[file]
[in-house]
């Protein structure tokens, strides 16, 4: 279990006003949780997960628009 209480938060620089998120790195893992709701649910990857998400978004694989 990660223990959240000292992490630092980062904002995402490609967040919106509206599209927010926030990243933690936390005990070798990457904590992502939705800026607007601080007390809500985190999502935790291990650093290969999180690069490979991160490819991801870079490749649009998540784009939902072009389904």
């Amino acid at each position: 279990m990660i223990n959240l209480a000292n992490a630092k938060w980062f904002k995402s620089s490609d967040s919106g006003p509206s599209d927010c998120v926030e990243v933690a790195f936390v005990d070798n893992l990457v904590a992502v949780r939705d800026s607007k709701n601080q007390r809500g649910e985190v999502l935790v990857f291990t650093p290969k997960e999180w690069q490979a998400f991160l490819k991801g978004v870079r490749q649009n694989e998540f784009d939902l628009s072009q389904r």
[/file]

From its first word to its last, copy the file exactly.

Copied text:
[in-house]
């Protein structure tokens, strides 16, 4: 279990006003949780997960628009 209480938060620089998120790195893992709701649910990857998400978004694989 990660223990959240000292992490630092980062904002995402490609967040919106509206599209927010926030990243933690936390005990070798990457904590992502939705800026607007601080007390809500985190999502935790291990650093290969999180690069490979991160490819991801870079490749649009998540784009939902072009389904």
């Amino acid at each position: 279990m990660i223990n959240l209480a000292n992490a630092k938060w980062f904002k995402s620089s490609d967040s919106g006003p509206s599209d927010c998120v926030e990243v933690a790195f936390v005990d070798n893992l990457v904590a992502v949780r939705d800026s607007k709701n601080q007390r809500g649910e985190v999502l935790v990857f291990t650093p290969k997960e999180w690069q490979a998400f991160l490819k991801g978004v870079r490749q649009n694989e998540f784009d939902l628009s072009q389904r």